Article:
It’s Grady who has the closest interaction with players on a game night, from on-court interviews to postgame scrums in the locker room. That will not be part of the broadcast experience any time soon.

“The interaction that you may have with these players, it’s not necessarily in an interview setting, or just before you start to ask your first question, or little things like that, will be missed quite a bit until we’re able to travel, until things are back to normal once again,” said Grady. “It’s absolutely an adjustment from that standpoint, from a reporter’s standpoint, especially with new faces and wanting to get to know these guys, and wanting those guys to see your face as often as possible so you have that connection and you’re building that trust.”


The Nets shook things up with the hiring of Hall of Fame point guard Steve Nash as head coach. While it’s Nash’s first full-time coaching job, he brings the credibility of his legendary playing career, and the Brooklyn staff has been fortified with the additions of Mike D’Antoni and Ime Udoka, along with returning coaches such as Jacque Vaughn.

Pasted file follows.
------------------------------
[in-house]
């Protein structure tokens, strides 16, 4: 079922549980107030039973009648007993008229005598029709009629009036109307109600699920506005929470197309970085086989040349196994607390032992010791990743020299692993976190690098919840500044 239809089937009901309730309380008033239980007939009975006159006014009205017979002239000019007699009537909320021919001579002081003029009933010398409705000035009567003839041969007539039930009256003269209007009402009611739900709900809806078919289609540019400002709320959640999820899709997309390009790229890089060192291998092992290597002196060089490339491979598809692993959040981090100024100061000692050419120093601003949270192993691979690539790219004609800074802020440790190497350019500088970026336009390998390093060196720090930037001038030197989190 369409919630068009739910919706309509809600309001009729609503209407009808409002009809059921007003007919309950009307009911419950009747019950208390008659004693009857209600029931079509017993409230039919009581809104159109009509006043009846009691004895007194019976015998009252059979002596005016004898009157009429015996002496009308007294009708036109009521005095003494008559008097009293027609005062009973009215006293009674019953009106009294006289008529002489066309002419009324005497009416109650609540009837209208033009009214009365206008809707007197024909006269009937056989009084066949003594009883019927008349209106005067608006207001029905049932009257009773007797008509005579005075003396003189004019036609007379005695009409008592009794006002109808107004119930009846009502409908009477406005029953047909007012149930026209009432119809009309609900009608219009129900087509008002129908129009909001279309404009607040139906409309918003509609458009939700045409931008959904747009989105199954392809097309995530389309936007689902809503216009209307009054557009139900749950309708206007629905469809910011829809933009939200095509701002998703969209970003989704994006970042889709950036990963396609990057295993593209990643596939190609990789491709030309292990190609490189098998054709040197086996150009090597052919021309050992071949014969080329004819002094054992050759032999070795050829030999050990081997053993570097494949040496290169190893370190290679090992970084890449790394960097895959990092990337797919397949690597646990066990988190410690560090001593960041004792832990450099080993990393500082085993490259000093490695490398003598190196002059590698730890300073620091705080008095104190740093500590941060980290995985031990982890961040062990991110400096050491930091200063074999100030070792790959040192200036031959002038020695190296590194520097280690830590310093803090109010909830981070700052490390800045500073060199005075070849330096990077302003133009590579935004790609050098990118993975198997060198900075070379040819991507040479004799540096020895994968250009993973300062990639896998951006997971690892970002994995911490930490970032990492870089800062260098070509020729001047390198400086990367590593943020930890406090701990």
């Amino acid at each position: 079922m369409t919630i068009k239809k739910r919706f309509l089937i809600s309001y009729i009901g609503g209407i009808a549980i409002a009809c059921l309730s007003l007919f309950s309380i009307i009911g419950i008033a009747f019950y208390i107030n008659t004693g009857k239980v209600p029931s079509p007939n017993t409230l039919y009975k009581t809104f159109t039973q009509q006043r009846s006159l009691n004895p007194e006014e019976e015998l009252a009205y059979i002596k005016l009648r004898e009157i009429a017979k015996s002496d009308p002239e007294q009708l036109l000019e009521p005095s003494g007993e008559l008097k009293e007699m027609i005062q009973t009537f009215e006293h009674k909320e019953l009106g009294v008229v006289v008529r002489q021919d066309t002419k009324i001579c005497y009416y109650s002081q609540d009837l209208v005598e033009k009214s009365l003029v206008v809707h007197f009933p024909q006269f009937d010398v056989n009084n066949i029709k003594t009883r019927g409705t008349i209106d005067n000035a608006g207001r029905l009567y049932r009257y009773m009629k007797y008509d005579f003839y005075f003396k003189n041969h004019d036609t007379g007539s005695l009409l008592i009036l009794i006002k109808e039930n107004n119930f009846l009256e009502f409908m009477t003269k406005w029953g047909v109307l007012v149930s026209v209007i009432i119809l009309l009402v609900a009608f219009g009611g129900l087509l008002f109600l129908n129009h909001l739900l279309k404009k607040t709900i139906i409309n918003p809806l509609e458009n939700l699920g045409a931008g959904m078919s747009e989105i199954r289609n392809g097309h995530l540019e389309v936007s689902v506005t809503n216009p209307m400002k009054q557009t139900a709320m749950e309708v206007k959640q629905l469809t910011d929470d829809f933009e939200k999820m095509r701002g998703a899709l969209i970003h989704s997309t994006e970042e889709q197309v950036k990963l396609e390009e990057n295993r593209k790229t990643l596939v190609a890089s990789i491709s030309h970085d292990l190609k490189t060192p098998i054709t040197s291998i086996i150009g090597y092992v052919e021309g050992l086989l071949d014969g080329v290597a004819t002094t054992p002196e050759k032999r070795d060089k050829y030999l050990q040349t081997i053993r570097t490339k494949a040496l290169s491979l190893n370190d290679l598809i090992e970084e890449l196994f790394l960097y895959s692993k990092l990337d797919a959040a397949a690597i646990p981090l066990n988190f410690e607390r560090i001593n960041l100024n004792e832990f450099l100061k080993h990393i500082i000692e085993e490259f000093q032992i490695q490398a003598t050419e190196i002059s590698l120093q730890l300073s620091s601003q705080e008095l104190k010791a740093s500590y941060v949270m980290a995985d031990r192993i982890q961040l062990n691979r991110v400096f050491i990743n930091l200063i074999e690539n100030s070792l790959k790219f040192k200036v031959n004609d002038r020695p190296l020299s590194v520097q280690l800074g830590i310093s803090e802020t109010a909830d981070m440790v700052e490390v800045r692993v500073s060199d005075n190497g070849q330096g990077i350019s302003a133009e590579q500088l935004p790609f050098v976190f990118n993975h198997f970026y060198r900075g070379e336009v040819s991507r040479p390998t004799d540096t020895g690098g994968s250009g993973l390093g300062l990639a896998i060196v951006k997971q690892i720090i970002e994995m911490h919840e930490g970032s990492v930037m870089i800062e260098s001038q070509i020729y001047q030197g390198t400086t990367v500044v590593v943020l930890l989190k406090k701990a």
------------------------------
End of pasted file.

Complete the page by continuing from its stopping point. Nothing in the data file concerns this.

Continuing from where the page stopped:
“They’ve checked a lot of boxes for this staff, and to put Steve in a position to succeed, and ultimately how he handles the personalities at the top of the roster and at the bottom of the roster will go a long way in how this team develops and the fact that they expect to be playing meaningful basketball into the summer months, that’s the ultimate goal, is to go win a championship,” said Eagle. “He has said that. He has not shied away from that, and that’s the organization’s view right now. They didn’t pick Steve Nash so that they could develop Steve into a good head coach one day. They believe they have a chance to win right now.”

Grady sat down with Nash recently for an extended conversation that was broadcast on YES as Steve Nash One-on-One last week.

“There are guys in the league that are respected and liked by a good number of people; nobody has a negative thing to say about Steve Nash,” said Grady. “His ability to relate and connect with so many different people, with so many different walks of like makes him a special and unique person in that regard.”


With the shortened preseason and a somewhat compressed schedule that has been cut to 72 games, the 2020-21 season has some similarities to the 2011-12 lockout season that Jefferson experienced as a player.